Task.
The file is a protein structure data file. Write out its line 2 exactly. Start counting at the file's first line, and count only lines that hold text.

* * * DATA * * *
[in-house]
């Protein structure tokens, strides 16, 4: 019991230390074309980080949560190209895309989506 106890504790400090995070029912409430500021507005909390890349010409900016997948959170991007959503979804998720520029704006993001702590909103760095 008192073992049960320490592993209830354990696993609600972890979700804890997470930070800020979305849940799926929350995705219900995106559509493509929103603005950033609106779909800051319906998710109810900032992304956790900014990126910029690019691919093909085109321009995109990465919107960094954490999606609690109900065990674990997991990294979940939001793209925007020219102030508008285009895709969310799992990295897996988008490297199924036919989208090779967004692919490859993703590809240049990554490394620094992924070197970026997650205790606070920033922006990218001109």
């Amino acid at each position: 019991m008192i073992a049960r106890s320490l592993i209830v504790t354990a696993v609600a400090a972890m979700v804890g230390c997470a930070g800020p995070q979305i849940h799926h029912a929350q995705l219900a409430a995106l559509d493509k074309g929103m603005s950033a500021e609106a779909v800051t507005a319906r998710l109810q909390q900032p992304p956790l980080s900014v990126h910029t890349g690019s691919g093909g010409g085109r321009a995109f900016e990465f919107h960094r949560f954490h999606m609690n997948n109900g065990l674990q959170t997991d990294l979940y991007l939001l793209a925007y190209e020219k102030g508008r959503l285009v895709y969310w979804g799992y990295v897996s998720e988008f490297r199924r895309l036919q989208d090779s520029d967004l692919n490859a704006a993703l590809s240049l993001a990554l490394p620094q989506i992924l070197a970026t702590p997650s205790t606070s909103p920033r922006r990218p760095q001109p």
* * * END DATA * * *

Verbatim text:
């Protein structure tokens, strides 16, 4: 019991230390074309980080949560190209895309989506 106890504790400090995070029912409430500021507005909390890349010409900016997948959170991007959503979804998720520029704006993001702590909103760095 008192073992049960320490592993209830354990696993609600972890979700804890997470930070800020979305849940799926929350995705219900995106559509493509929103603005950033609106779909800051319906998710109810900032992304956790900014990126910029690019691919093909085109321009995109990465919107960094954490999606609690109900065990674990997991990294979940939001793209925007020219102030508008285009895709969310799992990295897996988008490297199924036919989208090779967004692919490859993703590809240049990554490394620094992924070197970026997650205790606070920033922006990218001109």